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Advances in Therapy

, Volume 36, Issue 1, pp 217–231 | Cite as

Reduction of Excessive Visceral Fat and Safety with 52-Week Administration of Lipase Inhibitor Orlistat in Japanese: Long-Term Clinical Study

  • Kohji Shirai
  • Michitaka TanakaEmail author
  • Toru Fujita
  • Yuka Fujii
  • Masatsugu Shimomasuda
  • Soichi Sakai
  • Yoshishige Samukawa
Open Access
Original Research

Abstract

Introduction

Orlistat is an inhibitor of pancreatic lipase and is used as an anti-obesity drug in many countries. However, there are no data available regarding the effects of orlistat on visceral fat (VF) accumulation in Japanese individuals. Therefore, this study aimed to analyze the efficacy and safety of 52 weeks of orlistat administration in Japanese individuals.

Methods

Orlistat 60 mg was administered orally three times daily for 52 weeks to Japanese participants with excessive VF accumulation and without dyslipidemia, diabetes mellitus, and hypertension (metabolic diseases). Participants were also counseled to improve their diet and to maintain exercise habits. We defined excessive VF accumulation as a waist circumference (WC) of ≥ 85 cm for males and ≥ 90 cm for females, which corresponds to a VF area of 100 cm2. Adverse reactions, clinical laboratory tests, VF, WC, body weight (BW), etc., were monitored throughout the study period.

Results

VF, WC, and BW were significantly reduced at week 52 from baseline; the mean ± standard error rate of change was − 21.52% ± 1.89%, − 4.89% ± 0.45%, and − 5.36% ± 0.56%, respectively, and continued to reduce throughout the 52 weeks; these significantly reduced at whole term compared with baseline. Most adverse reactions were defecation-related symptoms such as oily spotting and flatus with discharge (flatus with small amounts of stool or oil) due to the pharmacologic effects of the lipase inhibitor. These symptoms were mostly mild, reversible, and recognizable by the participants; none were serious or severe. No participants discontinued by medical judgment about adverse reactions, and the drug could be administered continuously.

Conclusion

VF, WC, and BW were reduced from week 4 to week 52, indicating the effect of long-term orlistat administration. Moreover, it was well tolerated with an acceptable safety profile. Long-term administration of orlistat may be efficacious in reducing VF accumulation with safety when used in combination with diet and exercise.

Trial Registration

This study is registered with the Japan Pharmaceutical Information Center (identifier: JapicCTI-184004).

Funding

Funding for this study was provided by Taisho Pharmaceutical Co., Ltd.

Keywords

Body weight Efficacy Japanese Lipase inhibitor Long-term administration Obesity Orlistat Safety Visceral fat Waist circumference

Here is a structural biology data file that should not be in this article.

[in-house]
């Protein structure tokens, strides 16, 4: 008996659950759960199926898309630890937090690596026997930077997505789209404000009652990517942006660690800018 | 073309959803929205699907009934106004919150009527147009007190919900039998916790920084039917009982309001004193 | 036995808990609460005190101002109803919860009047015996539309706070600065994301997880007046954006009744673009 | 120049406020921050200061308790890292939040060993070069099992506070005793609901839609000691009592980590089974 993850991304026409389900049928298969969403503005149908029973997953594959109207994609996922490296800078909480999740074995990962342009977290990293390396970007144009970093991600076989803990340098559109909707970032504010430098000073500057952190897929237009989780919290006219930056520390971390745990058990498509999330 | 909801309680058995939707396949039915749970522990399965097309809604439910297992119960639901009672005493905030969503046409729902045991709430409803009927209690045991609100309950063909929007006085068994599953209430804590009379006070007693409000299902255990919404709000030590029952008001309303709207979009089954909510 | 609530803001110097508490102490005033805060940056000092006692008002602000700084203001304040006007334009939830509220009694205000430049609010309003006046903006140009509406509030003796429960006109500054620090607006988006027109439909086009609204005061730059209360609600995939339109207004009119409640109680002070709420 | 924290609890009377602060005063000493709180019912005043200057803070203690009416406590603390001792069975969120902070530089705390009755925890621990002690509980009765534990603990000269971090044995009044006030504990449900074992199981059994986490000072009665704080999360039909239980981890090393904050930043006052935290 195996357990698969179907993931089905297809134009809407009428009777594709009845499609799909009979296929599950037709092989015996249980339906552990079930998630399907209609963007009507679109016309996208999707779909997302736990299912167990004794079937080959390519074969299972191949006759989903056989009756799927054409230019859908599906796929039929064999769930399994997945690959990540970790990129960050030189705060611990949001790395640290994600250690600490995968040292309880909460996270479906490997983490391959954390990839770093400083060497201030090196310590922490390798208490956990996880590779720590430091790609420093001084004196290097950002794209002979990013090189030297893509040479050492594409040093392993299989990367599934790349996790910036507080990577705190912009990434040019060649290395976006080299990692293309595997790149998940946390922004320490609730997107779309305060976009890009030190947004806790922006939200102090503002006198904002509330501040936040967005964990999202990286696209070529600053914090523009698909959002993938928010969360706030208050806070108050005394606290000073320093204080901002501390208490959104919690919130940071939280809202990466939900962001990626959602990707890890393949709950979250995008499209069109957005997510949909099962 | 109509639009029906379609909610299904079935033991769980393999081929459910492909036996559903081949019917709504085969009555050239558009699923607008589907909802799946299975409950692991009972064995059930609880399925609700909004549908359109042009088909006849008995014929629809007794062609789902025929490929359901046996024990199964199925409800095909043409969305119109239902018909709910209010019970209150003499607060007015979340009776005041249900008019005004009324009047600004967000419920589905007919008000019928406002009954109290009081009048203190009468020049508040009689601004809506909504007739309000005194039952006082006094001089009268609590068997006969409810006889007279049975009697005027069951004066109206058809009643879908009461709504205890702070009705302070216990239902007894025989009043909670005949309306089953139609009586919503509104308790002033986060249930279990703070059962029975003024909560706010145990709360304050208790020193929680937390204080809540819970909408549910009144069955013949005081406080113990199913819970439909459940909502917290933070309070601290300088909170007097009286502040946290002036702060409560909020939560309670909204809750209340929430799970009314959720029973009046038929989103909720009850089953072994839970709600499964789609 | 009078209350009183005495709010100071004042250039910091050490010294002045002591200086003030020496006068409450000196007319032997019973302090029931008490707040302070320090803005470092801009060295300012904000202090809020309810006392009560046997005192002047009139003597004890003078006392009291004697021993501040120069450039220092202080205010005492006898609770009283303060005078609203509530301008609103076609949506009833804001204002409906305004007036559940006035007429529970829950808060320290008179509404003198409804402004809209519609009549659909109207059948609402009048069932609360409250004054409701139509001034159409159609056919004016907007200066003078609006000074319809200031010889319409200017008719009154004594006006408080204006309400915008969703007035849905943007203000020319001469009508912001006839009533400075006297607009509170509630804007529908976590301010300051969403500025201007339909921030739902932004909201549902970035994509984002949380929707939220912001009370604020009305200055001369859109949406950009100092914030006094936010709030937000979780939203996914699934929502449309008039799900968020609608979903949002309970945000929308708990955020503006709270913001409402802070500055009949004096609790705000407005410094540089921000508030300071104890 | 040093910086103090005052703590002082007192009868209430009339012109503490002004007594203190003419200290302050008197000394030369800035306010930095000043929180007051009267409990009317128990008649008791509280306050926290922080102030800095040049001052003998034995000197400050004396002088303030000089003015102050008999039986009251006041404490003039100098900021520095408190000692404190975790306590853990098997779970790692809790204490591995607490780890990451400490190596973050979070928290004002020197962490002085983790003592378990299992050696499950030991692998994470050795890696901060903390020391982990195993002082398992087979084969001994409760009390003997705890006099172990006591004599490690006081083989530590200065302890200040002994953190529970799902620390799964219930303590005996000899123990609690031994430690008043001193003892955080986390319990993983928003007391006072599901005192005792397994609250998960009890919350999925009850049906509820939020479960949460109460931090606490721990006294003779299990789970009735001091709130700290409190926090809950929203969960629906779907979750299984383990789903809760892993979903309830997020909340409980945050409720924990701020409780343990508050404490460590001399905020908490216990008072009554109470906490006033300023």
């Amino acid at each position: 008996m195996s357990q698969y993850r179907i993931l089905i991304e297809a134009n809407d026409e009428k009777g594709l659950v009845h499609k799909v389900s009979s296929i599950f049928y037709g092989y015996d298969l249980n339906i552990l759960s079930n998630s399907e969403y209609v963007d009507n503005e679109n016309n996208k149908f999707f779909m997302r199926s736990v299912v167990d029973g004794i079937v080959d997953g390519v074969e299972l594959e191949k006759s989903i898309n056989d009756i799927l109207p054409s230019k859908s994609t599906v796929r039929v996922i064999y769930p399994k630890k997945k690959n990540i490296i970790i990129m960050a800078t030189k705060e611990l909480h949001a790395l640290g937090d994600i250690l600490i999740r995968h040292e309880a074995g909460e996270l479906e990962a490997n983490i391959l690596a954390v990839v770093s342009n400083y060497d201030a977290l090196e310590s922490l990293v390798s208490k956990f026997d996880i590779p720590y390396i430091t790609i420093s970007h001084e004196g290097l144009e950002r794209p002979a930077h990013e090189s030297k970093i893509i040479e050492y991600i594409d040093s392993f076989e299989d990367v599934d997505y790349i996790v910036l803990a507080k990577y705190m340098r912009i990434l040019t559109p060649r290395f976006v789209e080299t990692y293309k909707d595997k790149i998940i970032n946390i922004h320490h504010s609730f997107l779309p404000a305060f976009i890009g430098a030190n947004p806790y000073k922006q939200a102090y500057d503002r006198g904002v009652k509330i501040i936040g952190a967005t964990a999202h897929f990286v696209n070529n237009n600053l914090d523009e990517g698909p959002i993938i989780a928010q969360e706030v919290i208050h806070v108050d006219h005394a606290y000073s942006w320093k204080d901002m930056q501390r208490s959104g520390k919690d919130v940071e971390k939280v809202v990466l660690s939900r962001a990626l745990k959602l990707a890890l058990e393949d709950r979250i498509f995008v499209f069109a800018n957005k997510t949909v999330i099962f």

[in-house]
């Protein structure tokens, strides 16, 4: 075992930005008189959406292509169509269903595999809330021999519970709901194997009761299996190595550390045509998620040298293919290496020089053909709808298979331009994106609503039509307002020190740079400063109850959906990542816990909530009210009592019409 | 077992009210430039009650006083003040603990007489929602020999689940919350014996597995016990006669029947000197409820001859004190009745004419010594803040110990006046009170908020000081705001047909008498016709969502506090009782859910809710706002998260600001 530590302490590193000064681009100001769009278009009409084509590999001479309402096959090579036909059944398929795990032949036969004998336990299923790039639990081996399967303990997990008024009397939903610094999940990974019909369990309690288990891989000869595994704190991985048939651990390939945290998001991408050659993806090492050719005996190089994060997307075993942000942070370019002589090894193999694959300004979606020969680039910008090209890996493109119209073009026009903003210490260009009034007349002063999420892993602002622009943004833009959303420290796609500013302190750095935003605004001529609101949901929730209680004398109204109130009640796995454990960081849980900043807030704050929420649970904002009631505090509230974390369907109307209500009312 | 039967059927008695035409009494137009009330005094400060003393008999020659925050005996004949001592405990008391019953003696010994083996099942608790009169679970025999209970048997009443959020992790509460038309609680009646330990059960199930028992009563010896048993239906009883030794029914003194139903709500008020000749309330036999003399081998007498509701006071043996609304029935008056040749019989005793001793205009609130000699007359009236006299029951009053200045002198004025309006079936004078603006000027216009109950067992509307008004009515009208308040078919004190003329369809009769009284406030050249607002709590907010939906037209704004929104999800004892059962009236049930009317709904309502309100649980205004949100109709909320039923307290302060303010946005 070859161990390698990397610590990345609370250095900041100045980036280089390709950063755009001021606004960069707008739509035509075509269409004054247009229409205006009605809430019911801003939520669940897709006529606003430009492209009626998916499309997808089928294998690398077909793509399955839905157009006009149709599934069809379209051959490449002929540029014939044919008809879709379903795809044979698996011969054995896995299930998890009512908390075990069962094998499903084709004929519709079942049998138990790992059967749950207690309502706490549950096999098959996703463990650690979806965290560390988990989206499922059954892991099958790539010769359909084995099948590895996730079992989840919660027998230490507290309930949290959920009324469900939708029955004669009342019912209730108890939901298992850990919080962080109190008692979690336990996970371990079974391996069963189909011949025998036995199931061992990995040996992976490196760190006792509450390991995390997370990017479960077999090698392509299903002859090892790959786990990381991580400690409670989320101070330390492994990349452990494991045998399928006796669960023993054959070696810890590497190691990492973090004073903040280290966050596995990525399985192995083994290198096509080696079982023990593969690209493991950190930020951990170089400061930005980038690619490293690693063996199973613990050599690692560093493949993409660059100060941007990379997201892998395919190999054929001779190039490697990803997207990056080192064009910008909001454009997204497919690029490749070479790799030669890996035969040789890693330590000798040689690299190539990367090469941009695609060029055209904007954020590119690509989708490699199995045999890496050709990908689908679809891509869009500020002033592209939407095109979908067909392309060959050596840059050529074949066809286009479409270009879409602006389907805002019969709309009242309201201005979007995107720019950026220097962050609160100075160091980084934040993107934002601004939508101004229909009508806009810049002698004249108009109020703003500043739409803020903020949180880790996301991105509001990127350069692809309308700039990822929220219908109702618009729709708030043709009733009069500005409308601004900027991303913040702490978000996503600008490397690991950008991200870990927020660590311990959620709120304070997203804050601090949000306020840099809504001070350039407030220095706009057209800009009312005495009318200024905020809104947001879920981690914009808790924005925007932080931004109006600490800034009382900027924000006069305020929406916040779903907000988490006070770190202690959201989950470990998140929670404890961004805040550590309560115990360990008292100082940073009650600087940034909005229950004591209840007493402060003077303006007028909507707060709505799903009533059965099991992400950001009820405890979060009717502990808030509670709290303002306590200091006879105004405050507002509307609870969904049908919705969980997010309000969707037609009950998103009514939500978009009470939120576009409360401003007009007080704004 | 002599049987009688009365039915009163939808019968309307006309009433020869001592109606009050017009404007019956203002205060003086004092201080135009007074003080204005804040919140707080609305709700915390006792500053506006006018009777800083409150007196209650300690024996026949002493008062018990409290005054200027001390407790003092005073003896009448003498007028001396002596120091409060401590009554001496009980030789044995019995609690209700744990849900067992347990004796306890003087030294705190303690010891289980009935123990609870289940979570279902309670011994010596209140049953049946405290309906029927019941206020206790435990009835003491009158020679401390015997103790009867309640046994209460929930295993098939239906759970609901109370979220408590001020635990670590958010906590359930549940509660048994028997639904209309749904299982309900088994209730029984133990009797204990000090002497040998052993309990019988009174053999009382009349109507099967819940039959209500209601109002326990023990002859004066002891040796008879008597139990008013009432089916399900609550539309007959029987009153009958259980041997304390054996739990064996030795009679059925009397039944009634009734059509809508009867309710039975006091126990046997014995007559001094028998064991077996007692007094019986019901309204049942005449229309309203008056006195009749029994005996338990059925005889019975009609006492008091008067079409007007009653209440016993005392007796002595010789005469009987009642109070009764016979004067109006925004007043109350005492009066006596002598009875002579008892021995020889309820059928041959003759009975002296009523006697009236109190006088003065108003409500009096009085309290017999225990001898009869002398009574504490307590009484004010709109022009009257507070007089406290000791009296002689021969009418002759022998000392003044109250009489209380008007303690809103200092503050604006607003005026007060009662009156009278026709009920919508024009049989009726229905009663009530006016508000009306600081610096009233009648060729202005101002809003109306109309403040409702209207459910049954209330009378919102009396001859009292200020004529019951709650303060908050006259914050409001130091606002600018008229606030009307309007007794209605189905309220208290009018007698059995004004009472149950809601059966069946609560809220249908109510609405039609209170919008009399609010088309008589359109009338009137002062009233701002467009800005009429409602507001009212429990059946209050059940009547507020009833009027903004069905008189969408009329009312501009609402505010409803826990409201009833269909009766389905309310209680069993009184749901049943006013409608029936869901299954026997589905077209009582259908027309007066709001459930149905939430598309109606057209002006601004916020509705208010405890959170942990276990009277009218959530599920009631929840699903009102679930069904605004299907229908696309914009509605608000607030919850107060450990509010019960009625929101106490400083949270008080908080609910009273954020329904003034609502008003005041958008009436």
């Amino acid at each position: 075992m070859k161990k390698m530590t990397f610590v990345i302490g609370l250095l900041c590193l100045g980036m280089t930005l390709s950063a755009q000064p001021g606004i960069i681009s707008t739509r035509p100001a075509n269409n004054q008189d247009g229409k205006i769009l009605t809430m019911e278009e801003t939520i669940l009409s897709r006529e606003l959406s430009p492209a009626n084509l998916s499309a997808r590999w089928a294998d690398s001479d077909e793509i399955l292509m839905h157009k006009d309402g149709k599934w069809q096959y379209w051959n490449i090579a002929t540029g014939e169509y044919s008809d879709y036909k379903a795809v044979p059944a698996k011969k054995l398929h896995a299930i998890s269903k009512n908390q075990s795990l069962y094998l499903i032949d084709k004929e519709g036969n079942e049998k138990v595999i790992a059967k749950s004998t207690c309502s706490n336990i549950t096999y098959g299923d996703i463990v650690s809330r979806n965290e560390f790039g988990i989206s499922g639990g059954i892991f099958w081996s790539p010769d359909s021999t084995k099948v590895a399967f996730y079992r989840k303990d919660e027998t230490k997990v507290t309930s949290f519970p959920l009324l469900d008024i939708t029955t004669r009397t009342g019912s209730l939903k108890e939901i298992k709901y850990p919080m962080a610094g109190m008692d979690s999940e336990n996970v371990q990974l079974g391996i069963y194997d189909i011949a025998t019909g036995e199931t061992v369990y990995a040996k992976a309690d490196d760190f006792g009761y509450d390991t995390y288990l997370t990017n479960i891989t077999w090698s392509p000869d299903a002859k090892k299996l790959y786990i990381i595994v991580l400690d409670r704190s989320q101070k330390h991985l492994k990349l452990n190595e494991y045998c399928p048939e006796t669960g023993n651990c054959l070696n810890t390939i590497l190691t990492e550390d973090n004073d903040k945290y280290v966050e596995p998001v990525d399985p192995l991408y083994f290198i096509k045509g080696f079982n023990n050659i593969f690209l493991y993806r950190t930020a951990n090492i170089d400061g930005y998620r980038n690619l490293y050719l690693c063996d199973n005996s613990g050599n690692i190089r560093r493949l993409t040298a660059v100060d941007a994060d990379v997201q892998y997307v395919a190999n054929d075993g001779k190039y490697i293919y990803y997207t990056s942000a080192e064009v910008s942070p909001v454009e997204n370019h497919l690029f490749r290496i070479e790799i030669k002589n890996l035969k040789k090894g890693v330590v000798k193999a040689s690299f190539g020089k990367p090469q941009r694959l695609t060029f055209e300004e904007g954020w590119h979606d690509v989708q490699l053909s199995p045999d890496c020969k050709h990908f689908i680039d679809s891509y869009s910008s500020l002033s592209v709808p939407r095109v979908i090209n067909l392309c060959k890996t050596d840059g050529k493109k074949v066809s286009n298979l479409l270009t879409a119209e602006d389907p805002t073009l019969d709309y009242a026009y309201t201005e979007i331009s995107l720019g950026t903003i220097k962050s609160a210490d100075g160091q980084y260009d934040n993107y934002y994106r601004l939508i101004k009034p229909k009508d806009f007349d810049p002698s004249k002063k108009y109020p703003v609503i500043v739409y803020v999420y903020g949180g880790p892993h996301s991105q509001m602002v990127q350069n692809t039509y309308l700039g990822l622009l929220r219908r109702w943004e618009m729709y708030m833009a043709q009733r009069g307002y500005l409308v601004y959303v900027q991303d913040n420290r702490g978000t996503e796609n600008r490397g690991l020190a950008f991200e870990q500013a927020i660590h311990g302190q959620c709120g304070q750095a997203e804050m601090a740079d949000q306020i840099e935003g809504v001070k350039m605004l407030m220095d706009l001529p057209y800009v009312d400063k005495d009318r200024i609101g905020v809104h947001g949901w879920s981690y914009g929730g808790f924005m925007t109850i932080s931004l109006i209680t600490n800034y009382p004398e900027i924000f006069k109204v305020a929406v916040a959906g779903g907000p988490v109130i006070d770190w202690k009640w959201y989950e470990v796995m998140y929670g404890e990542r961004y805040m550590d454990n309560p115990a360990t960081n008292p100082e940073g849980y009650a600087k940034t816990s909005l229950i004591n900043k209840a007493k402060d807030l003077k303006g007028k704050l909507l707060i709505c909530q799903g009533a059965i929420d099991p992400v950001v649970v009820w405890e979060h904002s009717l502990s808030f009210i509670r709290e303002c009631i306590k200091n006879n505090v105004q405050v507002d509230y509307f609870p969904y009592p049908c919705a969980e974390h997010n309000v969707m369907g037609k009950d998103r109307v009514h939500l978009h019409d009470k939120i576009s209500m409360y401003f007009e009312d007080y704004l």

Introduction

Excessive accumulation of body fat is frequently associated with metabolic disorders, such as diabetes mellitus, hypertension, and dyslipidemia, and these disorders are known to cause coronary artery disease and cerebrovascular disorders [1, 2]. In addition, comorbidities such as sleep apnea, kidney damage, bone and joint diseases, and menstrual disorders can also occur with obesity [1, 2]. The Organisation for Economic Co-operation and Development has ranked obesity as the greatest emerging threat to public health worldwide and forecasted a sharp rise in medical expenditures based on the increased number of individuals with obesity-related diseases [3]. The increased incidence of dyslipidemia, diabetes mellitus, and hypertension caused by obesity as well as obesity-related cardiovascular diseases is a global problem, and prevention and treatment of obesity have been earnestly implemented in many countries. Although various indicators, including body weight, body mass index (BMI), waist circumference, and body fat, are considered for the assessment of obesity in Europe and the USA, BMI is the main indicator to identify individuals for treatment [4, 5].

In Japan, despite a low grade of obesity in comparison to the US and European populations, the incidence of dyslipidemia, diabetes mellitus, and hypertension (metabolic diseases) caused by obesity is relatively high, indicating that metabolic diseases caused by obesity can develop even with relatively mild obesity. Furthermore, body fat distribution types are divided into the visceral fat type and subcutaneous fat type, and metabolic diseases caused by obesity are more likely to be linked to visceral fat accumulation than subcutaneous fat accumulation [2].

Several clinical studies have demonstrated that the number of obesity-related cardiovascular risk factors increases with an increase in visceral fat accumulation [2, 6], suggesting a close relationship between excessive visceral fat and the development of metabolic diseases caused by obesity [7, 8]. The adverse health effects of visceral fat accumulation are mainly believed to result from insulin resistance caused by an insulin resistance factor, such as tumor necrosis factor-α, among others [2]. Several studies have also demonstrated that reductions in visceral fat accumulation and body weight lead to decreased risk of metabolic diseases caused by obesity [9, 10]. Therefore, visceral fat accumulation is used as an index for the diagnosis and treatment of obesity in Japan [2].